The 60,000 thousand year old solution to the Indigenous incarceration crisis

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indigenous incarceration crisis koori court murri court

Australia appears to be totally ignorant when it comes to solving the shocking rates of Indigenous incarceration.

Over the last 50 years, the population of incarcerated Indigenous people has sky rocketed and we are now one of, if not the most incarcerated people in the world. I’m not sure if Australia is ignorant when it comes to finding solutions or if they have an agenda of oppression. For years the word from Indigenous communities is that solutions will only be found when the government actually sits down and talks with our people.

Sitting down and talking to us is the first step towards finding solutions to so many of the problems that plague our society today. In terms of incarceration, the answer is so obvious. But no one on the government side is asking the right question…

Q. If Indigenous people never had jails in the past, why do we need them now?

This is a question that needs to be asked. It forces the government to acknowledge our history and at the same time triggers some respect and curiosity for what our people were able to achieve for so long. We had a successful society that lasted longer than any other on earth. We have the solutions.

I am not suggesting that we bring back the death penalty which existed before colonisation, however we can definitely bring in other elements of our traditional justice systems for smaller crimes. ‘Shame’ is a big element of our traditional system that needs to play a bigger role in today’s society.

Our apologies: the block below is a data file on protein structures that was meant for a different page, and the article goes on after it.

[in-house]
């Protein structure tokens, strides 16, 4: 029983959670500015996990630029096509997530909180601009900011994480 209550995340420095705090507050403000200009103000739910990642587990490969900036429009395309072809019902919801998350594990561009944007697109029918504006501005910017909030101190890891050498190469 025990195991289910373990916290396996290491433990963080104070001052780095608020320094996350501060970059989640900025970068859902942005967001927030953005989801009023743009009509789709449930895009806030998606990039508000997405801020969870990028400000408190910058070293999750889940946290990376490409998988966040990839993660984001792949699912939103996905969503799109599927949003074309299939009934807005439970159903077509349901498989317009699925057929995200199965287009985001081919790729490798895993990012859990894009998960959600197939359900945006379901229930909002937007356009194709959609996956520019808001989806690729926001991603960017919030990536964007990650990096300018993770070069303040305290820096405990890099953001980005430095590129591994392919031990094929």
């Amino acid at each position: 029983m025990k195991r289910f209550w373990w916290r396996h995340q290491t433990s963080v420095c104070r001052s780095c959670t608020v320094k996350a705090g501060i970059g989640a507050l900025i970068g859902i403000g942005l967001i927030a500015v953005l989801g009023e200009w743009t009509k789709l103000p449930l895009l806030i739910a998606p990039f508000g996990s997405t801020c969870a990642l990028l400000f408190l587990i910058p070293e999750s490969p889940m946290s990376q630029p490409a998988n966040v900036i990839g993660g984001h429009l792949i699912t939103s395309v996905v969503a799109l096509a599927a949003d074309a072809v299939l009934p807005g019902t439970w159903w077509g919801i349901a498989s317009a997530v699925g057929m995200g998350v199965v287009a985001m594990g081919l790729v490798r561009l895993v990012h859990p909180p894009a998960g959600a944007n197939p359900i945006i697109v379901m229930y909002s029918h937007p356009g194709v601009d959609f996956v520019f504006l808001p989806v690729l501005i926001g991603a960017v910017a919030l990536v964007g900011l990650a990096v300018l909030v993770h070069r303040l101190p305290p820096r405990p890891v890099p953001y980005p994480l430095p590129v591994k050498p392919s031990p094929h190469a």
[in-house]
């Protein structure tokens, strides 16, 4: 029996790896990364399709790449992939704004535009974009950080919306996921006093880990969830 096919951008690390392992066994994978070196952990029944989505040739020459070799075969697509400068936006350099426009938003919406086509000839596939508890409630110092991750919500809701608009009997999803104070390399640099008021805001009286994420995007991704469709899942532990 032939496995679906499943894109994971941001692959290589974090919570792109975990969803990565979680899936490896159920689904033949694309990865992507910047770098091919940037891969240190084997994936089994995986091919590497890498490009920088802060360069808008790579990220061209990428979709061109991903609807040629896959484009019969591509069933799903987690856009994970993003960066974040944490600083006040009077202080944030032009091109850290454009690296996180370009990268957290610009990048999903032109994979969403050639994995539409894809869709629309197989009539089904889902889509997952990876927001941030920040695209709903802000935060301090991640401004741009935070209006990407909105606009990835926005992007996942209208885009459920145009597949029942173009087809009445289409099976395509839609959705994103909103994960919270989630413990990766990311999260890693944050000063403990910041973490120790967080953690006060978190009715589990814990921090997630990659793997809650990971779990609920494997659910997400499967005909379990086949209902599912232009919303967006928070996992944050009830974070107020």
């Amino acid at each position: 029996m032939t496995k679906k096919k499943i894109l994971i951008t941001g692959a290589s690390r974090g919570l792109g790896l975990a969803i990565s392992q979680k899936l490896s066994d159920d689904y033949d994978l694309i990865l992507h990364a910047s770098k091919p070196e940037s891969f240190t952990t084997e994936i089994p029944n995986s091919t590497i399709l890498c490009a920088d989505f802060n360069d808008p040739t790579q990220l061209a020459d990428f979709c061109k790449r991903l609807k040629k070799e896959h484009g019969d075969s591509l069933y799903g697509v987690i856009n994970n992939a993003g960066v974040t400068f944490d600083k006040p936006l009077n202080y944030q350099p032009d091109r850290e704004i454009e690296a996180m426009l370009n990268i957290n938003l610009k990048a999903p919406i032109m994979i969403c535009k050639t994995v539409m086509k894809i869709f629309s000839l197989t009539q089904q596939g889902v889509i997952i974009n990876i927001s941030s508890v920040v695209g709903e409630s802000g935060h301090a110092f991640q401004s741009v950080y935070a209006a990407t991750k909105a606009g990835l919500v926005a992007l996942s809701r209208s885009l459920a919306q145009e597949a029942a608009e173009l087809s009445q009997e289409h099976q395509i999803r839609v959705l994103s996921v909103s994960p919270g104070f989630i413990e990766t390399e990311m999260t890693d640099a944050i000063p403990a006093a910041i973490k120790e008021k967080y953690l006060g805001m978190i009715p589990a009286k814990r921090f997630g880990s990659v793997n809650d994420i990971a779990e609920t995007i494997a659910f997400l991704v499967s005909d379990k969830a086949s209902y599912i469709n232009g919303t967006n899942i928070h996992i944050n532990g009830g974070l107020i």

There are so many of our people who are in jail for petty crimes such as shoplifting, unlicensed driving and unpaid fines etc. The current system shames our people with prison records that affect people for the rest of their lives. But a traditional form of shame would have a stronger effect on offenders without the life long penalties that come with prison sentences.

Q. What would a traditional form of shame look like today?

This is another question that needs to be asked. It would work differently in different areas around Australia as our cultures are not identical. But try to picture this… Imagine a young offender (18-30 years old), let’s say he or she smashed a car window and stole a mobile phone. Under the current system the offender would most likely go to jail. The whole process would be shameful but the shame felt from police, a jury, the judge etc is not the same as the shame that could be created by our own people.

I would like to see each region have an elected Indigenous Justice Leader who would first talk to the offender. The leader would then call in 5-10 people who the offender would be most ashamed to admit the crimes in front of. This could be Elders and extended family members, previous school teachers, sports coaches etc. The shame comes from not only having to tell them what they did, but also knowing that their actions have interrupted the time of others. It would also be up to the group to decide upon a form of punishment. Of course prison would still be an option for serious crimes. In the past, serious crimes were dealt with harshly with physical punishment and even abandonment. In today’s world a prison sentence would be quite similar to the practice of abandonment for serious crimes.

In Victoria there is a similar system already in operation. The Koori court has been in existence since 2002. Over 10 years later the next trial of this system was established in Sydney. There is also a Murri court in some regions across QLD. How long will we have to wait before we see a roll out of these Indigenous courts across Australia. Right now the epicenter of the Indigenous incarceration crisis is in Western Australia and the Northern Territory. I know some people resist these calls for change and say “we can’t have one set of rules for one race and another set of rules for the others”.

Well, why don’t we try this system for everyone in Australia?┬áIt has a 60,000 year proven track record.

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